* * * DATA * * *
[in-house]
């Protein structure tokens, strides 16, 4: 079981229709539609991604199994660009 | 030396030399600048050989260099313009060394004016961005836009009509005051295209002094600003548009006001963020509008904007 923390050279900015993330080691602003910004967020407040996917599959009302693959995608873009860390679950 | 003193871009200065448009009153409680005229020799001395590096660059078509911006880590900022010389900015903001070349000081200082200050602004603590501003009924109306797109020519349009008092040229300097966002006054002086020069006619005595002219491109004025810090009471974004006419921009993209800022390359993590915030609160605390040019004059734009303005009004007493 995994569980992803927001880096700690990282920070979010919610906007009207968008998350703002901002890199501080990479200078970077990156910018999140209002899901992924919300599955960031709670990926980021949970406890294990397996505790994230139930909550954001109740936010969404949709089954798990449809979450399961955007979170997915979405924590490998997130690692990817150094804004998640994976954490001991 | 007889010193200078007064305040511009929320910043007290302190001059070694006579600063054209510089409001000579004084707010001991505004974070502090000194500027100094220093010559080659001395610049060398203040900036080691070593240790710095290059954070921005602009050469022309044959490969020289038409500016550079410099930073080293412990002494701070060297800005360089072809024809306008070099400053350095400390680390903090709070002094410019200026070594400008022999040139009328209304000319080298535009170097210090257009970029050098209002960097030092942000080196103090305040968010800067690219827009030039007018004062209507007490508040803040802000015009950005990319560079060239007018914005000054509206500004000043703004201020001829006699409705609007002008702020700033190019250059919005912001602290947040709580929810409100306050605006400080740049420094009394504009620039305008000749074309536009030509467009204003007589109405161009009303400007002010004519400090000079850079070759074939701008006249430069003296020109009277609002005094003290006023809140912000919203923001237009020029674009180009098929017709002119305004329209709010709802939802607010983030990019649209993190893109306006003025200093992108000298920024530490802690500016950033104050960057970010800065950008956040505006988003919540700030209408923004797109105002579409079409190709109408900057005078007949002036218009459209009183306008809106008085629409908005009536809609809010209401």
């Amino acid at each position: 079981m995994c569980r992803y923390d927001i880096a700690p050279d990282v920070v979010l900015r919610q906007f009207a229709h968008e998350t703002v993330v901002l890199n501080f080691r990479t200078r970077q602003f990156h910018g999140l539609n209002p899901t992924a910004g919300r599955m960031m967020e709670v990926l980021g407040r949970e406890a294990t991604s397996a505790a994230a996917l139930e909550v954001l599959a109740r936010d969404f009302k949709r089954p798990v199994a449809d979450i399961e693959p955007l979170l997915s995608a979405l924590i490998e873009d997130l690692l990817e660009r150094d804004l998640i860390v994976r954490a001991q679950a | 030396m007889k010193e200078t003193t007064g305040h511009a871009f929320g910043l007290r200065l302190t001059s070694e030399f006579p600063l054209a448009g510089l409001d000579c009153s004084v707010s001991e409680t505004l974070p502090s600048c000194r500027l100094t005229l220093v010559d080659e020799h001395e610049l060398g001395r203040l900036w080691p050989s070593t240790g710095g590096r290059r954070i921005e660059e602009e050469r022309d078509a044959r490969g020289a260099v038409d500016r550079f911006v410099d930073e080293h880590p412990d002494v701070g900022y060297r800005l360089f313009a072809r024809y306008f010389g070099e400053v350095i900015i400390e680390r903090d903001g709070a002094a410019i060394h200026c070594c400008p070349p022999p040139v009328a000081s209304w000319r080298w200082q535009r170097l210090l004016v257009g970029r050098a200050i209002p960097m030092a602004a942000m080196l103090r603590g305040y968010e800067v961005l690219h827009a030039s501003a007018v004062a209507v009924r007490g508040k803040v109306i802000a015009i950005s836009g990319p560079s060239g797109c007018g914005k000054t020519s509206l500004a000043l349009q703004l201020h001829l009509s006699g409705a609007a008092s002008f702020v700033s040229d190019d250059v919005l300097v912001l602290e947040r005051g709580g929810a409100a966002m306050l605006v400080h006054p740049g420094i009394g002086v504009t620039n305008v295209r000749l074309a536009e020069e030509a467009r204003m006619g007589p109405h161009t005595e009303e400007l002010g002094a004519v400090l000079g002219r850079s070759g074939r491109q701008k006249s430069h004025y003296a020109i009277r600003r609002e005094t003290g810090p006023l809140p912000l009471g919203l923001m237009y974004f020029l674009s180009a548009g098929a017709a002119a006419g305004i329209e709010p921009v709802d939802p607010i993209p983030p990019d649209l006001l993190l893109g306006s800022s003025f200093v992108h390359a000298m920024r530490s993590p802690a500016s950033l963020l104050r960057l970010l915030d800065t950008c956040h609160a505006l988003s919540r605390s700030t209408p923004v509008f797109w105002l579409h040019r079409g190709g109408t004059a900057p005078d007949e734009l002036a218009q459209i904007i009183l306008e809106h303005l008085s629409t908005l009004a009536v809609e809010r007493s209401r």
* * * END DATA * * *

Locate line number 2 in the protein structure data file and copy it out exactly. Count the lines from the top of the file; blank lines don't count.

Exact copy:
């Protein structure tokens, strides 16, 4: 079981229709539609991604199994660009 | 030396030399600048050989260099313009060394004016961005836009009509005051295209002094600003548009006001963020509008904007 923390050279900015993330080691602003910004967020407040996917599959009302693959995608873009860390679950 | 003193871009200065448009009153409680005229020799001395590096660059078509911006880590900022010389900015903001070349000081200082200050602004603590501003009924109306797109020519349009008092040229300097966002006054002086020069006619005595002219491109004025810090009471974004006419921009993209800022390359993590915030609160605390040019004059734009303005009004007493 995994569980992803927001880096700690990282920070979010919610906007009207968008998350703002901002890199501080990479200078970077990156910018999140209002899901992924919300599955960031709670990926980021949970406890294990397996505790994230139930909550954001109740936010969404949709089954798990449809979450399961955007979170997915979405924590490998997130690692990817150094804004998640994976954490001991 | 007889010193200078007064305040511009929320910043007290302190001059070694006579600063054209510089409001000579004084707010001991505004974070502090000194500027100094220093010559080659001395610049060398203040900036080691070593240790710095290059954070921005602009050469022309044959490969020289038409500016550079410099930073080293412990002494701070060297800005360089072809024809306008070099400053350095400390680390903090709070002094410019200026070594400008022999040139009328209304000319080298535009170097210090257009970029050098209002960097030092942000080196103090305040968010800067690219827009030039007018004062209507007490508040803040802000015009950005990319560079060239007018914005000054509206500004000043703004201020001829006699409705609007002008702020700033190019250059919005912001602290947040709580929810409100306050605006400080740049420094009394504009620039305008000749074309536009030509467009204003007589109405161009009303400007002010004519400090000079850079070759074939701008006249430069003296020109009277609002005094003290006023809140912000919203923001237009020029674009180009098929017709002119305004329209709010709802939802607010983030990019649209993190893109306006003025200093992108000298920024530490802690500016950033104050960057970010800065950008956040505006988003919540700030209408923004797109105002579409079409190709109408900057005078007949002036218009459209009183306008809106008085629409908005009536809609809010209401």